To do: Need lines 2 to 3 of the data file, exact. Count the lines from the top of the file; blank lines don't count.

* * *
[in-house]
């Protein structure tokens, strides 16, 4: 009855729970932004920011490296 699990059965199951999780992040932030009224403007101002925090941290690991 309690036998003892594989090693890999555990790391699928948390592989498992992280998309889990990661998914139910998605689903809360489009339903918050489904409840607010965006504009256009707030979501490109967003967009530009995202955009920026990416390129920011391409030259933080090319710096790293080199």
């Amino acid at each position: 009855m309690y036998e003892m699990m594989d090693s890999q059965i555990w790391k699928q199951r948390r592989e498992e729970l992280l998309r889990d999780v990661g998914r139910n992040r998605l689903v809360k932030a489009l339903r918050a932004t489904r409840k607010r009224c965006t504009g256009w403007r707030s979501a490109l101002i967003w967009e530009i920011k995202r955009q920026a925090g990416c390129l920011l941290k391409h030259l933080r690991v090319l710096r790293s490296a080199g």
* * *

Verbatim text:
């Protein structure tokens, strides 16, 4: 009855729970932004920011490296 699990059965199951999780992040932030009224403007101002925090941290690991 309690036998003892594989090693890999555990790391699928948390592989498992992280998309889990990661998914139910998605689903809360489009339903918050489904409840607010965006504009256009707030979501490109967003967009530009995202955009920026990416390129920011391409030259933080090319710096790293080199």
């Amino acid at each position: 009855m309690y036998e003892m699990m594989d090693s890999q059965i555990w790391k699928q199951r948390r592989e498992e729970l992280l998309r889990d999780v990661g998914r139910n992040r998605l689903v809360k932030a489009l339903r918050a932004t489904r409840k607010r009224c965006t504009g256009w403007r707030s979501a490109l101002i967003w967009e530009i920011k995202r955009q920026a925090g990416c390129l920011l941290k391409h030259l933080r690991v090319l710096r790293s490296a080199g």